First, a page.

The base of the Statue of Liberty is perhaps the first ever example of crowdfunding in architecture as we might recognize it today, with a popular media campaign and some form of minor reward. But in recent years, crowdfunding has taken on a whole new complexion. Last week, we asked our readers to tell us their thoughts about a specific example of crowdfunding in architecture: BIG's attempt to raise funds for the prototyping of the steam ring generator on their waste-to-energy plant in Copenhagen. But there are many more examples of fundraising in architecture, and each of them deserves attention.

Event: Internation Architectural Education Summit

The International Architectural Education Summit (IAES) will take place during September 9-11, 2015. The 4th IAES summit will take place at The Urban Redevelopment Authority (URA) Centre in Singapore. The registration for this upcoming event is now open.

KAMJZ Proposes to Preserve Pershing Park with an Overhead Memorial

Earlier this month, after viewing the contenders in the US World War I Centennial Commission’s competition to redesign the National World War I Memorial in Washington DC, organizations like The Cultural Landscape Foundation began to began to voice their opinion regarding the reach of the competition. With the cultural importance of the site in mind, such organizations had hoped that the redesign would maintain the existing Pershing Park, but were disappointed to discover that the majority of the competition’s design proposals seek to demolish the existing landscape.

Although left off of the competition’s shortlist, KAMJZ Architects’ proposal for the World War I memorial addresses these concerns by leaving Pershing Park almost completely intact. Leaving alone the park’s seating areas, agora, and landscaping, the design proposal unifies the park by adding an outer ring of trees “along the borders of the site [to] provide an acoustic barrier from the noisy adjacent streets.”

Courtesy of KAMJZ Architects Courtesy of KAMJZ Architects Courtesy of KAMJZ Architects Courtesy of KAMJZ Architects

Vilela School / CNLL

  • Architects: CNLL
  • Location: Paredes, 4720 Goães, Portugal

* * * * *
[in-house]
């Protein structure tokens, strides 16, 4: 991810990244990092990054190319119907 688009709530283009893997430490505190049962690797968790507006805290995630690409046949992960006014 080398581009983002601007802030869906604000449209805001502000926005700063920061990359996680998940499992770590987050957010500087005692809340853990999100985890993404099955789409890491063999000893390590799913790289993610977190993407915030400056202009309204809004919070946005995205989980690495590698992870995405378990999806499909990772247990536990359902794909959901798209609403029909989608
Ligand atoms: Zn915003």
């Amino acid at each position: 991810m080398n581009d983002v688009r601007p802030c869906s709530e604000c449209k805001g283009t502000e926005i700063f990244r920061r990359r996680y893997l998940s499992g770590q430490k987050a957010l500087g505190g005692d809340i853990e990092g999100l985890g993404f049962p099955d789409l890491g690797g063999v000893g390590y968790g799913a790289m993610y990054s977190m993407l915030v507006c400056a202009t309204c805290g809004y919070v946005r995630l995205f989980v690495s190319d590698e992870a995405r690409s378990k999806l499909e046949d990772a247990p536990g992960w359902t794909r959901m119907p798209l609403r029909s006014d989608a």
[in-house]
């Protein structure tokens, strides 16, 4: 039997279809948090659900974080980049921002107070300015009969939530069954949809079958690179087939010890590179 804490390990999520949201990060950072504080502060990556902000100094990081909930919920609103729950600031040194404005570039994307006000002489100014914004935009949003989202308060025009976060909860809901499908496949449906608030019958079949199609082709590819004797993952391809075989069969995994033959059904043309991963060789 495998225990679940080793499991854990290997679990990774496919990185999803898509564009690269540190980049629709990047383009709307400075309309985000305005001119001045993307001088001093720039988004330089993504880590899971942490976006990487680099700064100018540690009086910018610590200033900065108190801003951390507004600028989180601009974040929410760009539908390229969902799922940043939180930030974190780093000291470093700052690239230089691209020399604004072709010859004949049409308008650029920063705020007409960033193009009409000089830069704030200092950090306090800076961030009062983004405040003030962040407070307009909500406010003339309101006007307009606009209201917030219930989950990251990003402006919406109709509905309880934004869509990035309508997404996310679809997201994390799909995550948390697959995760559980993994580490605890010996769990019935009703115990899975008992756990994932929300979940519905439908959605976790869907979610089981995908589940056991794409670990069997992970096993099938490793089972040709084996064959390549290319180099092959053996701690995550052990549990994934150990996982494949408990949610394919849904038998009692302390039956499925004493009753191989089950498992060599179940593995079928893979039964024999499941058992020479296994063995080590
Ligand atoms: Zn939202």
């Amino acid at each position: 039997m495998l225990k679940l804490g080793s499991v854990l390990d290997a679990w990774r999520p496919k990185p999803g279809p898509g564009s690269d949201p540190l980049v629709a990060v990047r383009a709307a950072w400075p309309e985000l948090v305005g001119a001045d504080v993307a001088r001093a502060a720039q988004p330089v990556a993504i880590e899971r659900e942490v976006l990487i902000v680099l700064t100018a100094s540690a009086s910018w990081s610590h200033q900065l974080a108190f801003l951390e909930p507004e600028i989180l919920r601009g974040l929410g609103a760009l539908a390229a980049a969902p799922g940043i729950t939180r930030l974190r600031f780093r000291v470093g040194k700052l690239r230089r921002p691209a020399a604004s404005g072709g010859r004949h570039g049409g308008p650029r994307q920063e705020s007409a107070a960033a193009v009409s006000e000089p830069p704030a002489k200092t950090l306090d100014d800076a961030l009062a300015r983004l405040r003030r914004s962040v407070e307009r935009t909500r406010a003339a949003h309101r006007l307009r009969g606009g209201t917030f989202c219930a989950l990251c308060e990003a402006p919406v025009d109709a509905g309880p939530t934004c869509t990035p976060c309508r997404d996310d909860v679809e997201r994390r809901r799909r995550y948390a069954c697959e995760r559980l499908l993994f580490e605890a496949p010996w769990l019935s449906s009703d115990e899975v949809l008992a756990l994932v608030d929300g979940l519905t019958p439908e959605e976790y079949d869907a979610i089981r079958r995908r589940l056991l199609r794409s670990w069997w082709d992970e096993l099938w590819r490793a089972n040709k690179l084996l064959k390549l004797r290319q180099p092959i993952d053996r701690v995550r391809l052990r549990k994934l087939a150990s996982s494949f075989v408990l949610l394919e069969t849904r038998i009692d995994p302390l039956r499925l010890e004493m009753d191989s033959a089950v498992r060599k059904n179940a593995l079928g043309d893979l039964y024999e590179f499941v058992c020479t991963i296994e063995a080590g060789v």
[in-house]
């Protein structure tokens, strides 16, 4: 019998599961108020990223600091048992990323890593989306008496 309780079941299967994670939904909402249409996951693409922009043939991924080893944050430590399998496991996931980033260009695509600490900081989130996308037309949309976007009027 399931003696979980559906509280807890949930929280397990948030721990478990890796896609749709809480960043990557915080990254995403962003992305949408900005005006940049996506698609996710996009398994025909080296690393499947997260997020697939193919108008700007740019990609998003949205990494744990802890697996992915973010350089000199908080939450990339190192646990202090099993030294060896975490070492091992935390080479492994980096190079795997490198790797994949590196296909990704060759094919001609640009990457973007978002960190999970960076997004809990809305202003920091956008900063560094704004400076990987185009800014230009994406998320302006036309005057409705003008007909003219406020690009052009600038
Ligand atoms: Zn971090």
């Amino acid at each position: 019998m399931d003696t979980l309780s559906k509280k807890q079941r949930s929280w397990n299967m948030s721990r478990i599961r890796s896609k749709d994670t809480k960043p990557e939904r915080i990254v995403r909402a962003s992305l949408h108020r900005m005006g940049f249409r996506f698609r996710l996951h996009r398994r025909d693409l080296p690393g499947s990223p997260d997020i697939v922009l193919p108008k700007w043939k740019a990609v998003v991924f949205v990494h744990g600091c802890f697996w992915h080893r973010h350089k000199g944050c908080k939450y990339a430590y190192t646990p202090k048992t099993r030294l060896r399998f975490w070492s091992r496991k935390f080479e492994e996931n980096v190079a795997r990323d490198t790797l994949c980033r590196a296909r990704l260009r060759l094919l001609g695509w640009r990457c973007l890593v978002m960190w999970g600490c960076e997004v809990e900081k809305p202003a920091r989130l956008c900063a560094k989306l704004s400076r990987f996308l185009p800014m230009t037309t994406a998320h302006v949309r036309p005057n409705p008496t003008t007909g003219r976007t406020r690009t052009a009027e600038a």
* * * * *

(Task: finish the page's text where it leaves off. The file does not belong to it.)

• Architecture’s Coordination : Nuno Lacerda Lopes
  • Architecture Colaborations : CNLL CNLL I Márcia Areal, Vanessa Tavares, Hélder Lopes
  • Area: 3597.0 sqm
  • Project Year: 2010
  • Photographs: Fernando Guerra | FG+SG

© Fernando Guerra | FG+SG © Fernando Guerra | FG+SG © Fernando Guerra | FG+SG © Fernando Guerra | FG+SG

The Long(ish) Read: Walter Benjamin Unpacking his Library

Welcome to The Long(ish) Read: a new AD feature which uncovers texts written by notable essayists which resonate with contemporary architecture, interior architecture, urbanism or landscape design. In this essay, written in 1931, Walter Benjamin narrates the process of unpacking his library. All in boxes, he takes the reader through elements of his book collection: the memories attached to them, the importance he placed on the act of 'collecting' and the process of accumulation, and how objects like books inhabit a space.

Lecture & Panel Discussion: "Building Paradise in California"

Lecture, presentation and panel discussion on the newly published book “Building Paradise in California” about the role that David and Mary Gamble played in creating their winter home and garden with the famed Greene brothers.

SUTD Housing and Sports / LOOK Architects + Surbana International Consultants

  • Consultants : LOOK Architects, Surbana International Consultants
  • Location: Singapore
  • Managing Director: Look Boon Gee
  • Director: Ng Sor Hiang
  • Associate: Lee Liting